The objective of this retrospective study was to determine whether clinical outcomes (clinical pregnancy, implantation, live births and miscarriage) were affected by the application of IVF or ICSI insemination with different sperm concentrations in ejaculate in unselected population of infertility patients.
Data of 786 in vitro fertilization (IVF) and 1268 intracytoplasmic sperm injection (ICSI) cycles were retrieved and analyzed according the stratification of the cycles as follows: Group with low (0-19.9), normal (20-99.9), above normal (100-150) and high (> 150 M/ml) spermatozoa concentration in ejaculate.
The concentration of spermatozoa in ejaculate negatively affected clinical outcomes including clinical pregnancy (P < 0.01), implantation (P < 0.03), live births (P < 0.02) and miscarriage rate (P < 0.01) in ICSI treatment. In contrary, such an effect was not observed in the IVF cycles. However, comparing IVF and ICSI subgroups, the profound negative effect on clinical outcome was evident in ICSI patients when the concentration of spermatozoa in semen was > 100 M/ml and > 150 M/ml (P < 0.05 to P < 0.001 range).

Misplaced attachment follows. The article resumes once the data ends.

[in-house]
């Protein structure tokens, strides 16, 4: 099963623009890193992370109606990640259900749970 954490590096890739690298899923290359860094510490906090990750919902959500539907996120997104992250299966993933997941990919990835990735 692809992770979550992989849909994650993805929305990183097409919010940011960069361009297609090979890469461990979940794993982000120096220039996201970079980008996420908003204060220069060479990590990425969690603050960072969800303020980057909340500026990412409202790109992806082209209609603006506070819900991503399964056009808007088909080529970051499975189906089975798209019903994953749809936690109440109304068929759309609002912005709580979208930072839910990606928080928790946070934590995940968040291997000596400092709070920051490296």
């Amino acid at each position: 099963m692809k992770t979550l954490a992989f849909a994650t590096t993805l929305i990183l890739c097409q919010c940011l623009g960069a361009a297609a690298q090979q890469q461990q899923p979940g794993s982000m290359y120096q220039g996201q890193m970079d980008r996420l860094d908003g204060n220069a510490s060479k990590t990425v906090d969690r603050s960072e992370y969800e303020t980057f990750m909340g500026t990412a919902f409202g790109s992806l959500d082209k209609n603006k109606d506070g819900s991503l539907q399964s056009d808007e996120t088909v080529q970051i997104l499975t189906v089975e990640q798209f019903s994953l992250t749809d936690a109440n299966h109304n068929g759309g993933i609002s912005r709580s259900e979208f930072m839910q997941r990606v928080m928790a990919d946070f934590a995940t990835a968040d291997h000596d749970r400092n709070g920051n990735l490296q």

Our results demonstrate the negative effects of ICSI on embryos implantation, clinical pregnancy, live births, and miscarriage rate when semen had above normal to very high concentrations of spermatozoa in ejaculate. However, such an effect was not observed in the IVF treated patients.